Looks very not nutritious. But, when you account for the moisture by taking the dry matter basis, you realize that that 3.7% protein is 3.7 out of 5.2 (the actual amount of food in the pack; i.e. the percent of the food that isn't moisture like the water used to hold the frozen food together or to keep the meat in the cat food can fresh). So, looking at the dry matter basis, 3.7/5.2 = 0.71 (rounded for simplicity's sake) - times this by 100 to get the percentage and you get a dry matter basis of 71% Crude Protein content. So, while it looks unhealthy at first glance, when you look at just the food in the food packet and not the moisture plus the food, you find out that the food is actually fairly healthy.

Because of this, a lot of frozen/wet pet foods look worthless at first glance, but some of them are actually top of the line foods when compared to dry foods this way. The only real downside of frozen/wet foods is that - because of the high moisture content - you might not always be getting as much food pound for pound as buying dry (i.e. one lb of dry food is going to have a lot more actual food in the container than one lb of frozen/wet food because of the lower moisture content). This really just means that frozen/wet foods are generally more expensive.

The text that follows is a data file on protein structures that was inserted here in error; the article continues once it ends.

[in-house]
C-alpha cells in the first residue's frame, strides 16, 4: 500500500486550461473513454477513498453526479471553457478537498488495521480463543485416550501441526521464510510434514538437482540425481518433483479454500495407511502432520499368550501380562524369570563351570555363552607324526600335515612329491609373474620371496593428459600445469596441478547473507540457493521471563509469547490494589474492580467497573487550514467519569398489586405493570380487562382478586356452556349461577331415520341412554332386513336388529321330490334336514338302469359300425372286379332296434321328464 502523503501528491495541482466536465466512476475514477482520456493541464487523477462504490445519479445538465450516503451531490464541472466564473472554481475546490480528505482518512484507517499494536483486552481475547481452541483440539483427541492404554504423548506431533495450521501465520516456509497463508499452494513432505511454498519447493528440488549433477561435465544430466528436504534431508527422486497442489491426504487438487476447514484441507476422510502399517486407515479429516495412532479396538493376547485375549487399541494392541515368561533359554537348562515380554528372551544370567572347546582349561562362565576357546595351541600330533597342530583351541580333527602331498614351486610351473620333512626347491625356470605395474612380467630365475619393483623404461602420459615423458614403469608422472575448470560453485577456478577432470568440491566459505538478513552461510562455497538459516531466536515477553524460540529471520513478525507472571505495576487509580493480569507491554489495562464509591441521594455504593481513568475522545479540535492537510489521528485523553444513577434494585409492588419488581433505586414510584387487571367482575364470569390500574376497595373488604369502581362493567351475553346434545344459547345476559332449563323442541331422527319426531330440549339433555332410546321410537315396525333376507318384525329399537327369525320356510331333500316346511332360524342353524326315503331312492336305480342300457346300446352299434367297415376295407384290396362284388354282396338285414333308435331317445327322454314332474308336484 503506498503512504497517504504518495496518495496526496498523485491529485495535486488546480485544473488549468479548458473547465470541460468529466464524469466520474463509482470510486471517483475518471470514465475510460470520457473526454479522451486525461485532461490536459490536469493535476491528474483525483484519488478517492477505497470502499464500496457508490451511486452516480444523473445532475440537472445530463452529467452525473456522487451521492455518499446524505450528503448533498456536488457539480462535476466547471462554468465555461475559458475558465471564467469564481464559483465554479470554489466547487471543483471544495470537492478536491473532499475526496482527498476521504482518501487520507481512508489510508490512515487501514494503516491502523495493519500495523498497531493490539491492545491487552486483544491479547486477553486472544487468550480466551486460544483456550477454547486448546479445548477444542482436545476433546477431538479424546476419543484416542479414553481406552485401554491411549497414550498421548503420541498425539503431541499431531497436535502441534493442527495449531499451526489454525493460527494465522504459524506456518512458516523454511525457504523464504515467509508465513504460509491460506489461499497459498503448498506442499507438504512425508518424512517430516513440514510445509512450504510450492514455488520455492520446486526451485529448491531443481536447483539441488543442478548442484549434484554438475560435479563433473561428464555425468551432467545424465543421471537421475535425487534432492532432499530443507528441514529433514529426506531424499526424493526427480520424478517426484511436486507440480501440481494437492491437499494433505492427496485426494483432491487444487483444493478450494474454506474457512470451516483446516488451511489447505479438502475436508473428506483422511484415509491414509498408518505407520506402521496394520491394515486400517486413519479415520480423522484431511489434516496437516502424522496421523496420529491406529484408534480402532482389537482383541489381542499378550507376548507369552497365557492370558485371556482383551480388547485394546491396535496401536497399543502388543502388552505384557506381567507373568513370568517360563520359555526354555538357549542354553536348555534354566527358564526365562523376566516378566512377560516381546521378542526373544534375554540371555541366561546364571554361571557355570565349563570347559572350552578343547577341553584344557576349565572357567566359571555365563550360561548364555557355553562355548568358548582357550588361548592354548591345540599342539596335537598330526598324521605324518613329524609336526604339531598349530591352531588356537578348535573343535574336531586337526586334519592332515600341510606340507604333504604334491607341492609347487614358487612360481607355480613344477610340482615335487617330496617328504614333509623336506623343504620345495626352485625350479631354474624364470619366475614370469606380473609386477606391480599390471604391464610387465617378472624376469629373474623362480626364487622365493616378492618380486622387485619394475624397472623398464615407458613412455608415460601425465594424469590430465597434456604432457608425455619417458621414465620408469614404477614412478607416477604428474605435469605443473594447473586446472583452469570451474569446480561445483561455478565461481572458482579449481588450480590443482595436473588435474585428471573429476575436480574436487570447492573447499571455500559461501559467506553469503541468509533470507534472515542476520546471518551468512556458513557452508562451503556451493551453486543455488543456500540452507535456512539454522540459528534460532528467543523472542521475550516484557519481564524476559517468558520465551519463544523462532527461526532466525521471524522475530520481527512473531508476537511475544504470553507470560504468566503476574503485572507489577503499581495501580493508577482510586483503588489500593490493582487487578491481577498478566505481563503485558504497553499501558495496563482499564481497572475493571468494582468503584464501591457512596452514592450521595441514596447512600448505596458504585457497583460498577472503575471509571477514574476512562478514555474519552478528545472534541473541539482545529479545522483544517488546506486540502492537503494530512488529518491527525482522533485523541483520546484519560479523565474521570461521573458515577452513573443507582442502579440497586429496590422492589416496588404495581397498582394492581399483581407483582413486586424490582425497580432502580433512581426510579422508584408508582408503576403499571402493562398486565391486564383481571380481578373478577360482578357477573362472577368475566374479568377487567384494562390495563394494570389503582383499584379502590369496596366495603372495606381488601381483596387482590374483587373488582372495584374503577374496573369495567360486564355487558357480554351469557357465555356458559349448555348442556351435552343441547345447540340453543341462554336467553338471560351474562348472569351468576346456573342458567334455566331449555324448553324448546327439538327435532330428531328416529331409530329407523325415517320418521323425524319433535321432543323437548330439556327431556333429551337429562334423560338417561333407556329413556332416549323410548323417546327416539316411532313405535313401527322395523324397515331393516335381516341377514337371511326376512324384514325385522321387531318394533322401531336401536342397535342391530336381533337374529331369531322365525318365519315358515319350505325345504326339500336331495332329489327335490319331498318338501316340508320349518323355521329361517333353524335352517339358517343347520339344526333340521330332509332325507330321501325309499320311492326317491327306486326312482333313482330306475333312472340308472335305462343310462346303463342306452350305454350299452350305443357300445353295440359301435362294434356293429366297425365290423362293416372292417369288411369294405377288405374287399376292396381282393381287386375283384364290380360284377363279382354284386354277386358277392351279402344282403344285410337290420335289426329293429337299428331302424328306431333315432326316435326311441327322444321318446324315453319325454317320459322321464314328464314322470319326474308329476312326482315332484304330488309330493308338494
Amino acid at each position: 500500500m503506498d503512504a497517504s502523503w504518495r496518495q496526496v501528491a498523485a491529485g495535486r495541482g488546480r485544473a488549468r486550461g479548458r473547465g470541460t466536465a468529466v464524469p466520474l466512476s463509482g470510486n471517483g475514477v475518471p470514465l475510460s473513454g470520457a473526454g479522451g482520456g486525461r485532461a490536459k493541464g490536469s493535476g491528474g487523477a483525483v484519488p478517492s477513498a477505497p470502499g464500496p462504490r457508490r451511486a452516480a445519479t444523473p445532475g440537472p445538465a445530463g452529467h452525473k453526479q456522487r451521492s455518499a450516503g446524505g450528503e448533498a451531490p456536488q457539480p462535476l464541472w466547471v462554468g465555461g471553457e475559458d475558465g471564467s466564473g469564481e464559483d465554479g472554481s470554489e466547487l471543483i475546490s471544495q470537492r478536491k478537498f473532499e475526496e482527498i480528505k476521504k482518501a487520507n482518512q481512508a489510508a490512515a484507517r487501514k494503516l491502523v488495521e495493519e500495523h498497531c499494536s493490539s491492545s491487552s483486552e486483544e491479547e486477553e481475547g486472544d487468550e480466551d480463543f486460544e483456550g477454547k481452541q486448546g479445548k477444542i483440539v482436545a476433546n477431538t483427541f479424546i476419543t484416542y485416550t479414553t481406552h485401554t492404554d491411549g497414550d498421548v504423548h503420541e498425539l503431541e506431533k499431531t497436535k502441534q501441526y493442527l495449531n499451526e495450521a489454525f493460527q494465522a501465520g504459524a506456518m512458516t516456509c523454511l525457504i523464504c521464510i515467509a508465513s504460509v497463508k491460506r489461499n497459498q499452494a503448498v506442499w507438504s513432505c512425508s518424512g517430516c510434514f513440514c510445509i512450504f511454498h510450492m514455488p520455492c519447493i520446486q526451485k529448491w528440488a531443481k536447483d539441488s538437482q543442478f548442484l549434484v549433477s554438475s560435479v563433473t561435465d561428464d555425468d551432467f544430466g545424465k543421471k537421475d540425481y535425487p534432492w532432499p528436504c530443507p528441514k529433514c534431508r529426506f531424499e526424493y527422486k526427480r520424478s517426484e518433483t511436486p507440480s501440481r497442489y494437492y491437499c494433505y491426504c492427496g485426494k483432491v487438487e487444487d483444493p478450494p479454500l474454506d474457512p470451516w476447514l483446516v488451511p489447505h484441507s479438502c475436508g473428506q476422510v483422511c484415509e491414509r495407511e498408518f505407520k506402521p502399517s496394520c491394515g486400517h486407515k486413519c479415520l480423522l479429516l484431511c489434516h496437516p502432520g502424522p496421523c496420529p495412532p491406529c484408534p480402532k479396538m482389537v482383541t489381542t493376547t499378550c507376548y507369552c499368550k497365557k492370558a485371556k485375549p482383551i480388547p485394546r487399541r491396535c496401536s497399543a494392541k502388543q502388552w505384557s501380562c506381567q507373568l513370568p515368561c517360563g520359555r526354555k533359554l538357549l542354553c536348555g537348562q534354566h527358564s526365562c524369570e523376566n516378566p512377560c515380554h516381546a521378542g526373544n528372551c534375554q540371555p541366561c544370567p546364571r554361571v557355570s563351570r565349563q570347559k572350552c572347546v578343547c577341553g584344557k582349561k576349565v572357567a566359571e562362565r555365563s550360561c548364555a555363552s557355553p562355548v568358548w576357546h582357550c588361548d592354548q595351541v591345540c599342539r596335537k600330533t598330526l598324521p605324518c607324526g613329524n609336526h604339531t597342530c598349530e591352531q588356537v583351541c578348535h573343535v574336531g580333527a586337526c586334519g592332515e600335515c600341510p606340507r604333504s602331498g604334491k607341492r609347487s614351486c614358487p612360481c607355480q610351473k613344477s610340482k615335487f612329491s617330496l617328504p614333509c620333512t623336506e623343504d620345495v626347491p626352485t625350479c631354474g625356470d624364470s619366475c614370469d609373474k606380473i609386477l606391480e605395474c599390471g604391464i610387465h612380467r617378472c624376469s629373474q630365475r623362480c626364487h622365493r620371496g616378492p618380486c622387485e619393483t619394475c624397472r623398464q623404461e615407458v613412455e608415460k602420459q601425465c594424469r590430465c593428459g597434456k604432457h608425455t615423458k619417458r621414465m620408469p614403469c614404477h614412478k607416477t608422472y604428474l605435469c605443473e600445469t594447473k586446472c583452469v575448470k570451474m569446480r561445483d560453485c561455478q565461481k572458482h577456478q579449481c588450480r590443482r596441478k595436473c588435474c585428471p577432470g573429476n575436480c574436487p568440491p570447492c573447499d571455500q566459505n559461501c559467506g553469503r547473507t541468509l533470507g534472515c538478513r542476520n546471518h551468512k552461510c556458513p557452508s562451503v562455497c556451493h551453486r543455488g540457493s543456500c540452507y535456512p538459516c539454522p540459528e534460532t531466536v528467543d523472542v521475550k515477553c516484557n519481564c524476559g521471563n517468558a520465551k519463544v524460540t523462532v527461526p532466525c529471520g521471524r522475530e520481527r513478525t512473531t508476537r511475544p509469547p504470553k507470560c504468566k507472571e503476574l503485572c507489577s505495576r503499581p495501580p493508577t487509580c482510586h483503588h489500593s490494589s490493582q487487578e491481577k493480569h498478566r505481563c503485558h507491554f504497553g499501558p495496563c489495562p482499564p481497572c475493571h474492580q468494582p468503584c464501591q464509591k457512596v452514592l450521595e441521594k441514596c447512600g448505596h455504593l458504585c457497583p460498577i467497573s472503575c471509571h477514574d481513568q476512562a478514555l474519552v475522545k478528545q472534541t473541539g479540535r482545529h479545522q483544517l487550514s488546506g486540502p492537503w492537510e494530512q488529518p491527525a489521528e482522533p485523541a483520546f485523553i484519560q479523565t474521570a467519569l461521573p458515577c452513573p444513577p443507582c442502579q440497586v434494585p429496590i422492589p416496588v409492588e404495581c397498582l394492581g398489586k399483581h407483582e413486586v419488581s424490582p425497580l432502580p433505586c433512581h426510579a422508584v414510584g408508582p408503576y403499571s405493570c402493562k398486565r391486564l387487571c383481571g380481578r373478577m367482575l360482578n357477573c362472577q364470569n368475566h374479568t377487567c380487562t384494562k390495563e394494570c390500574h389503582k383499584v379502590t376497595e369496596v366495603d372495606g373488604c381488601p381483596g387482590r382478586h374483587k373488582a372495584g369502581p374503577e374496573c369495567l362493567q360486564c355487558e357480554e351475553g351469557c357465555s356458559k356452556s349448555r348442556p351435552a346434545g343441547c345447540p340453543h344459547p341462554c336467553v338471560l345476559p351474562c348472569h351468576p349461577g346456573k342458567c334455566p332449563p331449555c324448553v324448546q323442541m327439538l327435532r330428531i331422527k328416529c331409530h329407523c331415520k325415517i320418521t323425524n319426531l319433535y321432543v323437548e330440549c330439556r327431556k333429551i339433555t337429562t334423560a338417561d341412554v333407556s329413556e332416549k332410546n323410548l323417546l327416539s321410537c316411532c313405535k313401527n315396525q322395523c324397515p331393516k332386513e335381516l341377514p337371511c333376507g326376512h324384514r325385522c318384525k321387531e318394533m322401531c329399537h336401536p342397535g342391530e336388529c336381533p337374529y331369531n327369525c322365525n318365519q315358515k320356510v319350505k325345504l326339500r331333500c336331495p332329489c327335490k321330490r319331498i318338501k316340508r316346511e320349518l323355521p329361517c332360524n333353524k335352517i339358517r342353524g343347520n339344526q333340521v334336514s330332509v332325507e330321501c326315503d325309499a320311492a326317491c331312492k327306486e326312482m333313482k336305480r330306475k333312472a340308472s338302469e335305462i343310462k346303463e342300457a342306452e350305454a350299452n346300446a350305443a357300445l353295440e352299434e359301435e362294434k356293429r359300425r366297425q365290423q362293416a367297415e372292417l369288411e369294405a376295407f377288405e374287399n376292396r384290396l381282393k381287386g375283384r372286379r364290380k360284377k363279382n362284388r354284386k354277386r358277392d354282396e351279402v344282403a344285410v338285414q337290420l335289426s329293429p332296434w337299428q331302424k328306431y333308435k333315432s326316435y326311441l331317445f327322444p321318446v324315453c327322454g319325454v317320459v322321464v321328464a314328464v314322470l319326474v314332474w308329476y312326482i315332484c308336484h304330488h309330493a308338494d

TLDR: Frozen/wet pet foods look unhealthy, but, accounting for moisture, they're usually high quality. They're just expensive too.
**The website that explains the difference between shoaling and schooling better:
 
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TLDR summary of the above: the small should work, let me know if it doesn’t. The food you’re feeding should be just fine as long as they’re eating it. Smelt eat pods - lots of pods - and are a probably a bad idea for your tank (they would be probably be super stressed and die either from stress or from not having enough pods to eat).
 
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Yes, sorry - got distracted and forgot to answer those.

I’m guessing the Small will work for them (it would make sense to me that they could eat larger pellets than the type-A based on what the larvae eat, and the Small is still within the the range of coarse sand, so it should work) - let me know how it goes!